By Bernard Hickey
Treasury was so concerned about Auckland’s house price explosion in the lead up to the May 21 Budget that it looked at other options for slowing demand from rental property investors in the region.
The options studied but not adopted included a 1% per year tax on the capital value of rental properties, a mortgage interest levy and removing the ability for landlords to claim half their interest costs for tax purposes.
Treasury papers for Budget 2015 showed it advised that such measures could be the shock that reset unrealistic investor expectations and led to significant price falls in Auckland.
It also worried that the cumulative effect of imposing such a levy or removing the ability to claim interest costs for tax purposes in tandem with the Reserve Bank’s new LVR restrictions targeted at Auckland rental property investors “may be undesirable if it results in overkill.”
But in the end of the Government chose only to impose a two year ‘bright line’ test for taxing capital gains as income to rental property investors and to force resident and non-resident investors to declare their IRD numbers to Land and Information New Zealand.
Treasury said Auckland house prices could be judged to be “fair value” if interest rates remained near current record lows, migration rates remained near current record highs and housing supply issues were not resolved.
“If we assume that migration trends reverse or cheaper supply is gradually brought on stream or interest rates rise significantly, current prices look less reasonable,” Treasury said.
It then listed other indicators “that the Auckland property market exhibits some features of unrealistic expectations”, including:
1. the highest ever price/rent ratio in history in New Zealand,
2. the highest ever price/income ratio in history in New Zealand,
3. media stories of investors making very large returns from holding property,
4. media stories of first home buyers “desperate” not to miss out at an auction and see prices move higher, and therefore bidding “whatever it takes,”,
5. anecdotal stories of foreign buyers buying multiple properties in short time frames with very little due diligence,
6. international and domestic evidence that most housing investors simply extrapolate recent returns in the expectations of future returns, and very high recent returns in Auckland.
Treasury said there were “bubble elements” driving unrealistic expectations for prices in Auckland.
“Our overall conclusion is that there could be a material impact from the announcements to the extent that unreasonable expectations are reset,” it said.
Give the money to Auckland Council?
Treasury also discussed how the revenues from a 1% levy on rental properties could be collected and distributed, including the possibility the Auckland Council could manage the collections and retain some of the funds.
“If a levy is imposed on Aucklanders, it may be appropriate for the revenue to be available to the Auckland Council,” it said, adding that if these revenues were ‘hypothecated’ in the same way as road user levies are directed to road building and maintenance, these levies should be directed to growth infrastructure for housing.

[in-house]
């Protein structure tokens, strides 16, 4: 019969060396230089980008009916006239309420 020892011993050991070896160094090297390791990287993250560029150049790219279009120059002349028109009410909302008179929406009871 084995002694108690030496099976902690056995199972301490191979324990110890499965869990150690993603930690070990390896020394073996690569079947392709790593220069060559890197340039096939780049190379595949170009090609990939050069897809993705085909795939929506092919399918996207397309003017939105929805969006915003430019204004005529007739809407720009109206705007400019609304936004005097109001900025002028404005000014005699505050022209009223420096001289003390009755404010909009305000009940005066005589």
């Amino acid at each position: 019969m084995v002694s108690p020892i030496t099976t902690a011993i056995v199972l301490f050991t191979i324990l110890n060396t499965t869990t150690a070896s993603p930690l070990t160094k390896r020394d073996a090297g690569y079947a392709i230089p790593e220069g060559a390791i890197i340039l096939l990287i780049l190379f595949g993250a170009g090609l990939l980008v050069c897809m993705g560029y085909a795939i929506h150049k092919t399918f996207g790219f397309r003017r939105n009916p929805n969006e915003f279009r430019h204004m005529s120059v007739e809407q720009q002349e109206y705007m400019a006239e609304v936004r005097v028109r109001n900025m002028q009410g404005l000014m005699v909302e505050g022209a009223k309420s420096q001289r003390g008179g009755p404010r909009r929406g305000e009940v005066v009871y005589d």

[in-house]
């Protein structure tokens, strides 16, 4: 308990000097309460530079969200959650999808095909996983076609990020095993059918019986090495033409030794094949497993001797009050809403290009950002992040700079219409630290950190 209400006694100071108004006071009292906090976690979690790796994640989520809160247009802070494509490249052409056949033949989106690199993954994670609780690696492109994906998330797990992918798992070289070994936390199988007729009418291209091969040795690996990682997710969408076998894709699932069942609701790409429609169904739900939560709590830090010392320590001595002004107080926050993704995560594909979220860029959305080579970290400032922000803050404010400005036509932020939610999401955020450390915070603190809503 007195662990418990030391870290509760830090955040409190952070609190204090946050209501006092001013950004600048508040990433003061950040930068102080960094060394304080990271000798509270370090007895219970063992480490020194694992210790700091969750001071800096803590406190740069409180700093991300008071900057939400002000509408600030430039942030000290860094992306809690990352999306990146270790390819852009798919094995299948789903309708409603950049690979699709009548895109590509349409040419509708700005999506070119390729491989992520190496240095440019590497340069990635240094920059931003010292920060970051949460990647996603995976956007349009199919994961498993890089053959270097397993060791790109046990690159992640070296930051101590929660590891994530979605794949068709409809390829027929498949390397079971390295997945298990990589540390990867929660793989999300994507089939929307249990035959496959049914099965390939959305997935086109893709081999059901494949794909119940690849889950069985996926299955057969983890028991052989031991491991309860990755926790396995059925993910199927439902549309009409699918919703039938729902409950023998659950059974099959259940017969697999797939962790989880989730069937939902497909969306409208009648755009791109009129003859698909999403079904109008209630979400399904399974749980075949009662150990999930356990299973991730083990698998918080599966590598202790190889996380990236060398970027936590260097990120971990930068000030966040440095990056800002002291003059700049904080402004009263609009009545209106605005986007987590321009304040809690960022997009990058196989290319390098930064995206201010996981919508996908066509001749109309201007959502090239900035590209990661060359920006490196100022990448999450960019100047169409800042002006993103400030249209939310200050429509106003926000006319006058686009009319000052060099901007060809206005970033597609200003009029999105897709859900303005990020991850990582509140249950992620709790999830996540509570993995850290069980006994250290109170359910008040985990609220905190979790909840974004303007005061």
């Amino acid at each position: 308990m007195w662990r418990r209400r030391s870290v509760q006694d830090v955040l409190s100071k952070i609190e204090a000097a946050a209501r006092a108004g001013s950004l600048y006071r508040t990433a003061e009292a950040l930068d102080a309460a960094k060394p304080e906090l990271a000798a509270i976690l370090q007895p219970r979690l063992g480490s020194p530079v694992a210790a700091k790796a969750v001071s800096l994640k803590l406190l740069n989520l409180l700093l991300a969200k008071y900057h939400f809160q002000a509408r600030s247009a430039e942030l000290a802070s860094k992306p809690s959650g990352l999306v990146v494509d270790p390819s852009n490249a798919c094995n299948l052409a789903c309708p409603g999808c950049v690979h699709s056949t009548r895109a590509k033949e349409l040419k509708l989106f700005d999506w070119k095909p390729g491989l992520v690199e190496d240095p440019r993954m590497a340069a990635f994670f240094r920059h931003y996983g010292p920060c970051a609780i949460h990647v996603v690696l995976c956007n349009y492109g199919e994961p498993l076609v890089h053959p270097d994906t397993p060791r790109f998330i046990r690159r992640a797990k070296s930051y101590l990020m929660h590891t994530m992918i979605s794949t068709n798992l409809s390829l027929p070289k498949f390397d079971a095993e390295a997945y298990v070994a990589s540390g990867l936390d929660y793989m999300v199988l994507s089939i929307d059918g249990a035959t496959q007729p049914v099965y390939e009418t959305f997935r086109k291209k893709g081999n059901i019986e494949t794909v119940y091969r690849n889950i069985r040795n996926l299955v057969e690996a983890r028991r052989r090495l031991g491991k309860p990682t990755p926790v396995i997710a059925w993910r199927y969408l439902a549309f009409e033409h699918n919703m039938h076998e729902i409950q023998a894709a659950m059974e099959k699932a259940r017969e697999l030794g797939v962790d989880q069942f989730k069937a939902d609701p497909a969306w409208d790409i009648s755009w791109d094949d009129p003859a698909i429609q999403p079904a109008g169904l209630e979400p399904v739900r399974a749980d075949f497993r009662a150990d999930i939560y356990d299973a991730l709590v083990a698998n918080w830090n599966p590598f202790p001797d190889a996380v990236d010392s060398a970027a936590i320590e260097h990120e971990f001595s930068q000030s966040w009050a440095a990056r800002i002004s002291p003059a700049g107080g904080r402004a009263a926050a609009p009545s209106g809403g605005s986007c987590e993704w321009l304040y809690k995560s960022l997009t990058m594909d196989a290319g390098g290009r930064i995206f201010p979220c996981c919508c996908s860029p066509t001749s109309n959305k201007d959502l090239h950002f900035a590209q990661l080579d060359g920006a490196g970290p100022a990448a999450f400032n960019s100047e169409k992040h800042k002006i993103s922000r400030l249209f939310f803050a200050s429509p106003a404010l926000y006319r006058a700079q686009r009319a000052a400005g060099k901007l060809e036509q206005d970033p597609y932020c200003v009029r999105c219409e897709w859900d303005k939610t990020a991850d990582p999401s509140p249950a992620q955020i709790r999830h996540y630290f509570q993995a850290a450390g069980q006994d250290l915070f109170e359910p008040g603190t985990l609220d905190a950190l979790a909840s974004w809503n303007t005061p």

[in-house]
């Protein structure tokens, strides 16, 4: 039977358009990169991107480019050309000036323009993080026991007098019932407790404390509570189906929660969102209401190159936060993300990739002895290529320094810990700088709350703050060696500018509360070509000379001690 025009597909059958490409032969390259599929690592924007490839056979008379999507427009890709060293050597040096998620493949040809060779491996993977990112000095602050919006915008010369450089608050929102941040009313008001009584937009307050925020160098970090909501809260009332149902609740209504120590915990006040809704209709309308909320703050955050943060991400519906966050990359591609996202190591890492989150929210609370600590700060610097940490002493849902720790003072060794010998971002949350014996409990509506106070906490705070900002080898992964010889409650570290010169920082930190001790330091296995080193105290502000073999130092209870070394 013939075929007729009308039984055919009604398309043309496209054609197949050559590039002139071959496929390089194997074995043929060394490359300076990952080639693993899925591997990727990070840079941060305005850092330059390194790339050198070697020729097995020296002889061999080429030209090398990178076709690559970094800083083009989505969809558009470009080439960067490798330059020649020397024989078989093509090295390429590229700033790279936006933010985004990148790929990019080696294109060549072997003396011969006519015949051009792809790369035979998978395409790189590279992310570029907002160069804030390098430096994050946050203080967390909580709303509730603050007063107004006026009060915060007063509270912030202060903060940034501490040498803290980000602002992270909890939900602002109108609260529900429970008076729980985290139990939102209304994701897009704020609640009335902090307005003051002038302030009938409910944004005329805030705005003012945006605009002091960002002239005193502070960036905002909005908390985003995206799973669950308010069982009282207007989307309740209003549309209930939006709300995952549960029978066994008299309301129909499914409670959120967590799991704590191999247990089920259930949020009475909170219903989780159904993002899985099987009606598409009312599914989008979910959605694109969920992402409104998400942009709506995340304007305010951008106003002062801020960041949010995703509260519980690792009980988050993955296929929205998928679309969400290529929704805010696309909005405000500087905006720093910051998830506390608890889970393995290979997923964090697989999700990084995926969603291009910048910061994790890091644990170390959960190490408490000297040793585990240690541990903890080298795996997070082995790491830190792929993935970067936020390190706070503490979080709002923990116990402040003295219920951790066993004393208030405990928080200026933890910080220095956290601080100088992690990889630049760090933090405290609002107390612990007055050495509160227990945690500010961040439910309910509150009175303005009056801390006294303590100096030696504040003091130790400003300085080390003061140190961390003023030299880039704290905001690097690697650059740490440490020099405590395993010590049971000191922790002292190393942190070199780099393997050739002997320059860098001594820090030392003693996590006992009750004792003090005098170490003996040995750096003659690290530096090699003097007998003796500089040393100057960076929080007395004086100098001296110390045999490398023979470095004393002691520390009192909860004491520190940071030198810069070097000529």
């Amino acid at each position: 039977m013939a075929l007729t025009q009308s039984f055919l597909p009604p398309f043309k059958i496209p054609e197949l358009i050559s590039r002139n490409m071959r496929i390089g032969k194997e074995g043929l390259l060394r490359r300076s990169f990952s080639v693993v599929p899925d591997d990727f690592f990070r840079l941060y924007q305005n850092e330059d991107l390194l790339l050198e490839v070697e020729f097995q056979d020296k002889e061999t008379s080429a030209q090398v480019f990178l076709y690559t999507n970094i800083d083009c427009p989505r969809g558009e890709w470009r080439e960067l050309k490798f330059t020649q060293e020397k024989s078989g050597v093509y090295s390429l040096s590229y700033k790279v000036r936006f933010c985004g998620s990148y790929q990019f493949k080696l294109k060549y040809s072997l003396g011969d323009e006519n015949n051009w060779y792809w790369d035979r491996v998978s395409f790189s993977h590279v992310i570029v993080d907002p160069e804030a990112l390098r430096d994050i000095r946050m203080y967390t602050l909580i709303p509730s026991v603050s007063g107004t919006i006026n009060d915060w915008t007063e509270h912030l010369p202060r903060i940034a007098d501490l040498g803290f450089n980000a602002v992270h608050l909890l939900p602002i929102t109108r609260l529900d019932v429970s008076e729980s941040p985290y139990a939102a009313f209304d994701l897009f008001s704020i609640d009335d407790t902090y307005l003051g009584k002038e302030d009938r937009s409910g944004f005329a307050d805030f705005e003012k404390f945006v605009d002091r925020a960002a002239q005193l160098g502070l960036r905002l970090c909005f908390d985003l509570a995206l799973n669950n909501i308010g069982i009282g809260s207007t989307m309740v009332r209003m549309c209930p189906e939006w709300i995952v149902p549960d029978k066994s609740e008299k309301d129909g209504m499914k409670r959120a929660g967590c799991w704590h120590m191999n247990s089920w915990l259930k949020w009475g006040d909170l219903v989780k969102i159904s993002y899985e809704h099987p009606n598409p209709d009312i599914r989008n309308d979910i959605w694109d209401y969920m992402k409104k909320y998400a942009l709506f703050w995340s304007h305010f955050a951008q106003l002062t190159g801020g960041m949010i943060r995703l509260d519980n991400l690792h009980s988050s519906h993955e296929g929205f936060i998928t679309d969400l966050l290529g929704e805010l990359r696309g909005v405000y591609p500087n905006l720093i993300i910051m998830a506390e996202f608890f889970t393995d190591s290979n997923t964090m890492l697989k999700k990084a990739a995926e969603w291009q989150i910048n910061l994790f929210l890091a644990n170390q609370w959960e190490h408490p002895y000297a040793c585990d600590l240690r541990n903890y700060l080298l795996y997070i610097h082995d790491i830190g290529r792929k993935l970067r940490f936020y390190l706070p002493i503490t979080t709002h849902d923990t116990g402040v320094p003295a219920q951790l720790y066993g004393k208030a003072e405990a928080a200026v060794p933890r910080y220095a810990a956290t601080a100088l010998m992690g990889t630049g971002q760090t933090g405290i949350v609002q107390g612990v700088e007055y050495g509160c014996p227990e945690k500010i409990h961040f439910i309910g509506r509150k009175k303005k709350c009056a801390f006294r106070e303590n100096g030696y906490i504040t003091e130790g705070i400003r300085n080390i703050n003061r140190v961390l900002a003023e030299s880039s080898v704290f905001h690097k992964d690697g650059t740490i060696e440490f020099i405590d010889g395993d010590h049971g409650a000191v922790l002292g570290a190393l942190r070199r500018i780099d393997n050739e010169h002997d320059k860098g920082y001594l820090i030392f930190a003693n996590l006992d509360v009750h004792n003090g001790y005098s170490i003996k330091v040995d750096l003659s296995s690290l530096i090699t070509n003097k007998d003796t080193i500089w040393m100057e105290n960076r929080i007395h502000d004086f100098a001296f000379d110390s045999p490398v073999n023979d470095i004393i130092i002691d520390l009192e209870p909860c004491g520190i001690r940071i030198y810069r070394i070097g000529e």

Treasury said the various measures suggested, including the levies and bright line test, could discourage investor activity financing new builds of apartments, but it concluded any impact on supply would be minor as prices were already high enough to encourage building.
‘Downward pressure on prices’
Elsewhere in the documents, Treasury noted that the ‘bright line’ test and forcing all investors to supply their tax and personal details was “likely to place downward pressure on prices.”
“We expect that part of the impact will manifest through offshore purchasers being concerned that their purchase will be reported to their domestic tax authority,” Treasury said, adding the measure would strongly support New Zealand’s international obligations to prevent money laundering.
Also in support of the two year ‘bright line’ test, Treasury pointed to rapid churn of of new developments in Auckland, saying 59% of all new properties built in Auckland between 2009 and 2013 were onsold during that time and 29% of all new developments in Northern Auckland were traded within three months.
How to collect a mortgage levy and what it might do to prices
Treasury also looked at the mechanics of collecting a mortgage interest levy (possibly by banks) and how much interest could be declared unavailable as an expense for tax purposes (50%).
It said a 2% levy on all the principal borrowed could be applied for three years, with a temporary exemption for new builds.
The 2% levy could reduce a rental property’s value as an investment to a 70% geared investor by 4%, while a 50% reduction in interest deductibility would reduce the property’s value by 19%.
Given investors made up about 28% of buyers, Treasury estimated the 2% levy could reduce market prices by 1.1% and the 50% interest deductibility change could reduce prices 5.3%.
Treasury estimated that such measures would see some renters become home owners, meaning any increase in rents would be marginal, although there would also be a marginal increase in over-crowding.
Treasury in the end suggested the Auckland Investor levy of 1% would be better than either a mortgage interest levy or reducing interest deductibility from 100% to 50%, given the logistical problems collecting the mortgage levy and the distortions in changing the interest deductibility rules, particularly for other forms of business.
It acknowledged an Auckland Investor levy on capital values would likely lead to a rise in rents.